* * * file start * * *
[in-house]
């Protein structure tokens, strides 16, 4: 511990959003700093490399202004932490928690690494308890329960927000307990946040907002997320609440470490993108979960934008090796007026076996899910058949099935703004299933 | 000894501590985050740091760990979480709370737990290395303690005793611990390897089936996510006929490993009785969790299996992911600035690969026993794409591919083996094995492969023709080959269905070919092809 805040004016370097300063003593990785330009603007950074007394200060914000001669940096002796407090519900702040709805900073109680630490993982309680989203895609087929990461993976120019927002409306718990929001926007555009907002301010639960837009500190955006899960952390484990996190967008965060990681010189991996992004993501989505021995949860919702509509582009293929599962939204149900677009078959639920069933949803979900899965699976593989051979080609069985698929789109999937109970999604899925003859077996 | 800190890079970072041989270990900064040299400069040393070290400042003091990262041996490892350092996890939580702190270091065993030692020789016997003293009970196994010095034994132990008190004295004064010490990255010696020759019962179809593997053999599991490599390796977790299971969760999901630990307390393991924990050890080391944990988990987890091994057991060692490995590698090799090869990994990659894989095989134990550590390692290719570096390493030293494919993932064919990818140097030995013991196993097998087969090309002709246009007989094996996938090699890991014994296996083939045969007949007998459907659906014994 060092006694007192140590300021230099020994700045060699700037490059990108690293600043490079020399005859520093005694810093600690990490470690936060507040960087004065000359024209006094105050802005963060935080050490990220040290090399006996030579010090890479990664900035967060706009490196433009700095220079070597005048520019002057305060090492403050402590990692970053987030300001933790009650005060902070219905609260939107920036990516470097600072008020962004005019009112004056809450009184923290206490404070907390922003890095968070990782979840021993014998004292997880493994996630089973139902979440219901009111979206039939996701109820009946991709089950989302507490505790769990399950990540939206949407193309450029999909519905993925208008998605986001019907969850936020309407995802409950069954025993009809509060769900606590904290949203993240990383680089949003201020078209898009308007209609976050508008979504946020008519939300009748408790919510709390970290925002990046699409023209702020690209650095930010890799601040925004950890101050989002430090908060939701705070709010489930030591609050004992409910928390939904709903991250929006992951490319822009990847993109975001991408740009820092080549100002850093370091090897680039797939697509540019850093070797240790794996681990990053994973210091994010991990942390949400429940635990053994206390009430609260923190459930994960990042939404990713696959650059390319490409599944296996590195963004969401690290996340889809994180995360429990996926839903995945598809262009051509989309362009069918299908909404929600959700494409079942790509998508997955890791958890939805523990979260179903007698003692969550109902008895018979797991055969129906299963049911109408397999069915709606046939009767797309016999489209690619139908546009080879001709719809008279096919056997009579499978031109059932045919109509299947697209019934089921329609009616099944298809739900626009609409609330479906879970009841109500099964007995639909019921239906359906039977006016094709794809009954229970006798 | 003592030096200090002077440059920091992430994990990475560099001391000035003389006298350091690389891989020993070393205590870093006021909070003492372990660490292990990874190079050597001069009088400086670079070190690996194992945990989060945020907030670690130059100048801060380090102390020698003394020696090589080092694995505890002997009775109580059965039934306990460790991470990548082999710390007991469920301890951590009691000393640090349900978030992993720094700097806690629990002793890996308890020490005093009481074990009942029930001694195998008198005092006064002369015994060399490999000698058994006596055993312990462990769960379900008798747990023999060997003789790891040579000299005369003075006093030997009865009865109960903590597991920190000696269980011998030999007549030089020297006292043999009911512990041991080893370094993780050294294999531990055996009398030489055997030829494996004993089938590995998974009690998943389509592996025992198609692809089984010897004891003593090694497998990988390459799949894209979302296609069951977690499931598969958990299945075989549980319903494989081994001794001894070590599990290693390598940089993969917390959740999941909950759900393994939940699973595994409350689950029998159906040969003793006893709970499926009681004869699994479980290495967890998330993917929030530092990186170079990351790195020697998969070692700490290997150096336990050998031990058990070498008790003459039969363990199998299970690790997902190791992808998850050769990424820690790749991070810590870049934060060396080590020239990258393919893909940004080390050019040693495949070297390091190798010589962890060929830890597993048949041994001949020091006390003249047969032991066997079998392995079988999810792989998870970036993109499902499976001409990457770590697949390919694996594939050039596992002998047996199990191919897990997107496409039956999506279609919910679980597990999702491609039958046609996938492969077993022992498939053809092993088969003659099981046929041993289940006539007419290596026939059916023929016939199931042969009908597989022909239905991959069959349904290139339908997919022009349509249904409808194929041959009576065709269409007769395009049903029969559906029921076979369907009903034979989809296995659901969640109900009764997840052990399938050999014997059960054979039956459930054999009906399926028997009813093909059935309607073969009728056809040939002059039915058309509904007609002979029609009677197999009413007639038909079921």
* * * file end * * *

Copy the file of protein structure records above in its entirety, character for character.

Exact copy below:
[in-house]
């Protein structure tokens, strides 16, 4: 511990959003700093490399202004932490928690690494308890329960927000307990946040907002997320609440470490993108979960934008090796007026076996899910058949099935703004299933 | 000894501590985050740091760990979480709370737990290395303690005793611990390897089936996510006929490993009785969790299996992911600035690969026993794409591919083996094995492969023709080959269905070919092809 805040004016370097300063003593990785330009603007950074007394200060914000001669940096002796407090519900702040709805900073109680630490993982309680989203895609087929990461993976120019927002409306718990929001926007555009907002301010639960837009500190955006899960952390484990996190967008965060990681010189991996992004993501989505021995949860919702509509582009293929599962939204149900677009078959639920069933949803979900899965699976593989051979080609069985698929789109999937109970999604899925003859077996 | 800190890079970072041989270990900064040299400069040393070290400042003091990262041996490892350092996890939580702190270091065993030692020789016997003293009970196994010095034994132990008190004295004064010490990255010696020759019962179809593997053999599991490599390796977790299971969760999901630990307390393991924990050890080391944990988990987890091994057991060692490995590698090799090869990994990659894989095989134990550590390692290719570096390493030293494919993932064919990818140097030995013991196993097998087969090309002709246009007989094996996938090699890991014994296996083939045969007949007998459907659906014994 060092006694007192140590300021230099020994700045060699700037490059990108690293600043490079020399005859520093005694810093600690990490470690936060507040960087004065000359024209006094105050802005963060935080050490990220040290090399006996030579010090890479990664900035967060706009490196433009700095220079070597005048520019002057305060090492403050402590990692970053987030300001933790009650005060902070219905609260939107920036990516470097600072008020962004005019009112004056809450009184923290206490404070907390922003890095968070990782979840021993014998004292997880493994996630089973139902979440219901009111979206039939996701109820009946991709089950989302507490505790769990399950990540939206949407193309450029999909519905993925208008998605986001019907969850936020309407995802409950069954025993009809509060769900606590904290949203993240990383680089949003201020078209898009308007209609976050508008979504946020008519939300009748408790919510709390970290925002990046699409023209702020690209650095930010890799601040925004950890101050989002430090908060939701705070709010489930030591609050004992409910928390939904709903991250929006992951490319822009990847993109975001991408740009820092080549100002850093370091090897680039797939697509540019850093070797240790794996681990990053994973210091994010991990942390949400429940635990053994206390009430609260923190459930994960990042939404990713696959650059390319490409599944296996590195963004969401690290996340889809994180995360429990996926839903995945598809262009051509989309362009069918299908909404929600959700494409079942790509998508997955890791958890939805523990979260179903007698003692969550109902008895018979797991055969129906299963049911109408397999069915709606046939009767797309016999489209690619139908546009080879001709719809008279096919056997009579499978031109059932045919109509299947697209019934089921329609009616099944298809739900626009609409609330479906879970009841109500099964007995639909019921239906359906039977006016094709794809009954229970006798 | 003592030096200090002077440059920091992430994990990475560099001391000035003389006298350091690389891989020993070393205590870093006021909070003492372990660490292990990874190079050597001069009088400086670079070190690996194992945990989060945020907030670690130059100048801060380090102390020698003394020696090589080092694995505890002997009775109580059965039934306990460790991470990548082999710390007991469920301890951590009691000393640090349900978030992993720094700097806690629990002793890996308890020490005093009481074990009942029930001694195998008198005092006064002369015994060399490999000698058994006596055993312990462990769960379900008798747990023999060997003789790891040579000299005369003075006093030997009865009865109960903590597991920190000696269980011998030999007549030089020297006292043999009911512990041991080893370094993780050294294999531990055996009398030489055997030829494996004993089938590995998974009690998943389509592996025992198609692809089984010897004891003593090694497998990988390459799949894209979302296609069951977690499931598969958990299945075989549980319903494989081994001794001894070590599990290693390598940089993969917390959740999941909950759900393994939940699973595994409350689950029998159906040969003793006893709970499926009681004869699994479980290495967890998330993917929030530092990186170079990351790195020697998969070692700490290997150096336990050998031990058990070498008790003459039969363990199998299970690790997902190791992808998850050769990424820690790749991070810590870049934060060396080590020239990258393919893909940004080390050019040693495949070297390091190798010589962890060929830890597993048949041994001949020091006390003249047969032991066997079998392995079988999810792989998870970036993109499902499976001409990457770590697949390919694996594939050039596992002998047996199990191919897990997107496409039956999506279609919910679980597990999702491609039958046609996938492969077993022992498939053809092993088969003659099981046929041993289940006539007419290596026939059916023929016939199931042969009908597989022909239905991959069959349904290139339908997919022009349509249904409808194929041959009576065709269409007769395009049903029969559906029921076979369907009903034979989809296995659901969640109900009764997840052990399938050999014997059960054979039956459930054999009906399926028997009813093909059935309607073969009728056809040939002059039915058309509904007609002979029609009677197999009413007639038909079921």